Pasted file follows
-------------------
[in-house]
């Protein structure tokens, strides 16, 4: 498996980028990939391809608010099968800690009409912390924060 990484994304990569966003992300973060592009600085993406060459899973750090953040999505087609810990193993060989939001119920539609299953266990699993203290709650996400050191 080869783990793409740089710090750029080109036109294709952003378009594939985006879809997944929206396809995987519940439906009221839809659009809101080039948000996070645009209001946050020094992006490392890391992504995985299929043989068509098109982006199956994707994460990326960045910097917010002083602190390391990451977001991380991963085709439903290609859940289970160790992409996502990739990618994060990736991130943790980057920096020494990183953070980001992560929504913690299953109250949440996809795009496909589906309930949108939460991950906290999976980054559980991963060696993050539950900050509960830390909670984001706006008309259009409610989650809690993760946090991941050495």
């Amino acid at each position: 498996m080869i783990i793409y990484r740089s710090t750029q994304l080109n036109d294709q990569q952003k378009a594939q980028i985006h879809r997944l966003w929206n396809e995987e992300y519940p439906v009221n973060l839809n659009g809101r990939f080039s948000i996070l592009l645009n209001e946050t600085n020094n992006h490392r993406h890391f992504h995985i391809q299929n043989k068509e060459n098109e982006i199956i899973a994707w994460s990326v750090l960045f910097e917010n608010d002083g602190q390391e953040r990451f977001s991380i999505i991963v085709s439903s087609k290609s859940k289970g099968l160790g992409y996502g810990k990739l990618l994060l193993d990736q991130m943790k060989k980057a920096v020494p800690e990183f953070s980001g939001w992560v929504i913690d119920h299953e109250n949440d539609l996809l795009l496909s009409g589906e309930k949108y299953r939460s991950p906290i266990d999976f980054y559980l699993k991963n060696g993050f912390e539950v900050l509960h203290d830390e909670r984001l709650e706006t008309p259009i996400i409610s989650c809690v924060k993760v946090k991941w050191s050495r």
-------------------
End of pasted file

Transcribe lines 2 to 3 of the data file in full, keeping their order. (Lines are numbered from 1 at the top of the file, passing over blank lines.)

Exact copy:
């Protein structure tokens, strides 16, 4: 498996980028990939391809608010099968800690009409912390924060 990484994304990569966003992300973060592009600085993406060459899973750090953040999505087609810990193993060989939001119920539609299953266990699993203290709650996400050191 080869783990793409740089710090750029080109036109294709952003378009594939985006879809997944929206396809995987519940439906009221839809659009809101080039948000996070645009209001946050020094992006490392890391992504995985299929043989068509098109982006199956994707994460990326960045910097917010002083602190390391990451977001991380991963085709439903290609859940289970160790992409996502990739990618994060990736991130943790980057920096020494990183953070980001992560929504913690299953109250949440996809795009496909589906309930949108939460991950906290999976980054559980991963060696993050539950900050509960830390909670984001706006008309259009409610989650809690993760946090991941050495």
């Amino acid at each position: 498996m080869i783990i793409y990484r740089s710090t750029q994304l080109n036109d294709q990569q952003k378009a594939q980028i985006h879809r997944l966003w929206n396809e995987e992300y519940p439906v009221n973060l839809n659009g809101r990939f080039s948000i996070l592009l645009n209001e946050t600085n020094n992006h490392r993406h890391f992504h995985i391809q299929n043989k068509e060459n098109e982006i199956i899973a994707w994460s990326v750090l960045f910097e917010n608010d002083g602190q390391e953040r990451f977001s991380i999505i991963v085709s439903s087609k290609s859940k289970g099968l160790g992409y996502g810990k990739l990618l994060l193993d990736q991130m943790k060989k980057a920096v020494p800690e990183f953070s980001g939001w992560v929504i913690d119920h299953e109250n949440d539609l996809l795009l496909s009409g589906e309930k949108y299953r939460s991950p906290i266990d999976f980054y559980l699993k991963n060696g993050f912390e539950v900050l509960h203290d830390e909670r984001l709650e706006t008309p259009i996400i409610s989650c809690v924060k993760v946090k991941w050191s050495r």